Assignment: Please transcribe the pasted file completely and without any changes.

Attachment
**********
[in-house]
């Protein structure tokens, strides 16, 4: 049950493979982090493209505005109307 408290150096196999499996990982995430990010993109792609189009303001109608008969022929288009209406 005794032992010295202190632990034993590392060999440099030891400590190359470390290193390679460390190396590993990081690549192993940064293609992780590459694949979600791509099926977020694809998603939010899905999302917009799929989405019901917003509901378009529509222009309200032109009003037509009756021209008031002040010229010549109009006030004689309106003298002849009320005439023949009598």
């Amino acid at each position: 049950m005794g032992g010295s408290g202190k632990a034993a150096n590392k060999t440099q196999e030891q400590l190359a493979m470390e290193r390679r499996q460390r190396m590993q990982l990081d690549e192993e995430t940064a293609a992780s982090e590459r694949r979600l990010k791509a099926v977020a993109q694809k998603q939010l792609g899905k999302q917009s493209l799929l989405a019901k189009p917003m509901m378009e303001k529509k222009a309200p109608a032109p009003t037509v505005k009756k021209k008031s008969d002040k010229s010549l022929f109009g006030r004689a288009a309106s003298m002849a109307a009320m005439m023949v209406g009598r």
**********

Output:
[in-house]
């Protein structure tokens, strides 16, 4: 049950493979982090493209505005109307 408290150096196999499996990982995430990010993109792609189009303001109608008969022929288009209406 005794032992010295202190632990034993590392060999440099030891400590190359470390290193390679460390190396590993990081690549192993940064293609992780590459694949979600791509099926977020694809998603939010899905999302917009799929989405019901917003509901378009529509222009309200032109009003037509009756021209008031002040010229010549109009006030004689309106003298002849009320005439023949009598």
């Amino acid at each position: 049950m005794g032992g010295s408290g202190k632990a034993a150096n590392k060999t440099q196999e030891q400590l190359a493979m470390e290193r390679r499996q460390r190396m590993q990982l990081d690549e192993e995430t940064a293609a992780s982090e590459r694949r979600l990010k791509a099926v977020a993109q694809k998603q939010l792609g899905k999302q917009s493209l799929l989405a019901k189009p917003m509901m378009e303001k529509k222009a309200p109608a032109p009003t037509v505005k009756k021209k008031s008969d002040k010229s010549l022929f109009g006030r004689a288009a309106s003298m002849a109307a009320m005439m023949v209406g009598r």